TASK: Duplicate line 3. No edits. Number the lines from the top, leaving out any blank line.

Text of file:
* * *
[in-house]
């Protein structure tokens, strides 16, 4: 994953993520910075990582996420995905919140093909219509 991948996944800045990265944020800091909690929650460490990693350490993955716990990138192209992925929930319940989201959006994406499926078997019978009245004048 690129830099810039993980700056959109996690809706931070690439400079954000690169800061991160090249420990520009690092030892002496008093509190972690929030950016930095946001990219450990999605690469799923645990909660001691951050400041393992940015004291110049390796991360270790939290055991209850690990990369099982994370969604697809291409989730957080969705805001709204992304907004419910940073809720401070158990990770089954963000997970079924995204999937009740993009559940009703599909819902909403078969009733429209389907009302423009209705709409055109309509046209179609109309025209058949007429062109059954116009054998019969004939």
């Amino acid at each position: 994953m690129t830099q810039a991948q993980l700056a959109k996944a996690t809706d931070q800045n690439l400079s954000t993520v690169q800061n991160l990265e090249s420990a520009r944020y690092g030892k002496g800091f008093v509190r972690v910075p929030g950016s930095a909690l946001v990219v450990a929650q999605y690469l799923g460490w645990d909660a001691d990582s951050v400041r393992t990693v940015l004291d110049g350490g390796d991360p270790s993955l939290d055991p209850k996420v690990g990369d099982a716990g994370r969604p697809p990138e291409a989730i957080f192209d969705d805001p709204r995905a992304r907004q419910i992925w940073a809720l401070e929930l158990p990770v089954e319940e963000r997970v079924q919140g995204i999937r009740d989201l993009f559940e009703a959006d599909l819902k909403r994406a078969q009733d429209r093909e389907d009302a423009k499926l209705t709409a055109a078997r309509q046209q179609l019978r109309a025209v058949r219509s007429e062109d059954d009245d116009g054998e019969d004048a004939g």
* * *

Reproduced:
């Amino acid at each position: 994953m690129t830099q810039a991948q993980l700056a959109k996944a996690t809706d931070q800045n690439l400079s954000t993520v690169q800061n991160l990265e090249s420990a520009r944020y690092g030892k002496g800091f008093v509190r972690v910075p929030g950016s930095a909690l946001v990219v450990a929650q999605y690469l799923g460490w645990d909660a001691d990582s951050v400041r393992t990693v940015l004291d110049g350490g390796d991360p270790s993955l939290d055991p209850k996420v690990g990369d099982a716990g994370r969604p697809p990138e291409a989730i957080f192209d969705d805001p709204r995905a992304r907004q419910i992925w940073a809720l401070e929930l158990p990770v089954e319940e963000r997970v079924q919140g995204i999937r009740d989201l993009f559940e009703a959006d599909l819902k909403r994406a078969q009733d429209r093909e389907d009302a423009k499926l209705t709409a055109a078997r309509q046209q179609l019978r109309a025209v058949r219509s007429e062109d059954d009245d116009g054998e019969d004048a004939g």